It reminds me of women looking for their "prince charming". No one is going to fit the exact checklist you have.

Bram Stolk
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You should start your own video game company, with blackjack and hookers.
As a matter of fact, forget about the video game company.

But seriously: since Apple's rise, you no longer need a publisher.
Everything can be done from your basement.
No starting capital is needed, just your time.
Provided you can do programmer art as well.

Go for it!

Eric McConnell
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It's sad but we all know this. Anyone who's held a number of jobs in the industry, knows the perils of having a technical screening with someone from HR who hasn't touched a video game in their life. We know when the product we are working on is a crap shoot and when it fails everyone will be laid off. We know the "big" companies you dreamed of working at are just giant corporations who only care about using and abusing your work life balance. We know games are designed by sales projections and marketing departments, not by fun and value for the costumer. We've all been there when 10-20 year vets get a producer straight out of their MBA who starts ruining projects and there is nothing you can do about.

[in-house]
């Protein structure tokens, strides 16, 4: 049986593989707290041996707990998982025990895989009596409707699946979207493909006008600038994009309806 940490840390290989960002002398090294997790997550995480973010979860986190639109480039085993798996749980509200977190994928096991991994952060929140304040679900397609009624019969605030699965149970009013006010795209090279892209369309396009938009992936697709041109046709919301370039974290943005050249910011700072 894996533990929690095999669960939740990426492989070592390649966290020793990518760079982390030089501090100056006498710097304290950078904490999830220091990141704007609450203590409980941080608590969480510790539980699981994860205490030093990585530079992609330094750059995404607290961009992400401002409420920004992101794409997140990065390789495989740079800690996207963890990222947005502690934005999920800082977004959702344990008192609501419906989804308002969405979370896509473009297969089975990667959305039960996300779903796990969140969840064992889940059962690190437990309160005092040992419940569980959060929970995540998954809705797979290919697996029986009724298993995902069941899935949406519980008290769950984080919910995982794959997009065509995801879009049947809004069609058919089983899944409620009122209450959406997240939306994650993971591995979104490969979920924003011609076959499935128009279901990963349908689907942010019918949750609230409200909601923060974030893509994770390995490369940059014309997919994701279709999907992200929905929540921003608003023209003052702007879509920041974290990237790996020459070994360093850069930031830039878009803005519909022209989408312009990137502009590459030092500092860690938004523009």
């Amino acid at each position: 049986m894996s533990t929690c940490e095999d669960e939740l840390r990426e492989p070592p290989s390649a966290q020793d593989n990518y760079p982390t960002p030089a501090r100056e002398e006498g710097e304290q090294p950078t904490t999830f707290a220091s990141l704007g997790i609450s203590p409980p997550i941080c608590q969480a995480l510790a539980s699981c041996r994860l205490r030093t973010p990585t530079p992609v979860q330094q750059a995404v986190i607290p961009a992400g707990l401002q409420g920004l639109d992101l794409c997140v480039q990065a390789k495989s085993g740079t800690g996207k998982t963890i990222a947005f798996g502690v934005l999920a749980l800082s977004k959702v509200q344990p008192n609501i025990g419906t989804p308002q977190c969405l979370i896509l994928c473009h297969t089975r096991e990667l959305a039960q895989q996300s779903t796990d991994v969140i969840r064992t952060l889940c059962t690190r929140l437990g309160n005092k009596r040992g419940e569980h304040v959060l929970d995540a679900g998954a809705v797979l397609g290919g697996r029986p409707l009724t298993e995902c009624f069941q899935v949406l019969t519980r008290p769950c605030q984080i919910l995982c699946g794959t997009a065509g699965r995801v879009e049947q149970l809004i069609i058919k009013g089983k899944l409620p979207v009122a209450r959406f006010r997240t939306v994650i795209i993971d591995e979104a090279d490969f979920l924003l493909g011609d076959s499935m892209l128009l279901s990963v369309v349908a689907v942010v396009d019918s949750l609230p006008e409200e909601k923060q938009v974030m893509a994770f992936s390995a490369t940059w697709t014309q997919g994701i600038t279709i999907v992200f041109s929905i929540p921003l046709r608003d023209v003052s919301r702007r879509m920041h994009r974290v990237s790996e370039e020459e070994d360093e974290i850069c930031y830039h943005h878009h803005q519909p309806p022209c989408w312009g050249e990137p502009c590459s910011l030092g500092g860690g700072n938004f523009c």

Really it comes down to this, artist and programmers don't need companies or corporations. Here in silicon valley, the tech companies treat you insanely well. Why? Because in 6months you could have a startup and actually become their competitor. The industry treats us like shit because we let them. It's the simple truth. If more programmers/artist would learn the business side, we could just leave and start our own companies.

A man who has all the experience you have, it makes absolutely no sense why you are pandering to these businesses? Start your own. You don't need them. Sure you can't compete with Call of Duty, but you can more than compete as a download title or steam game.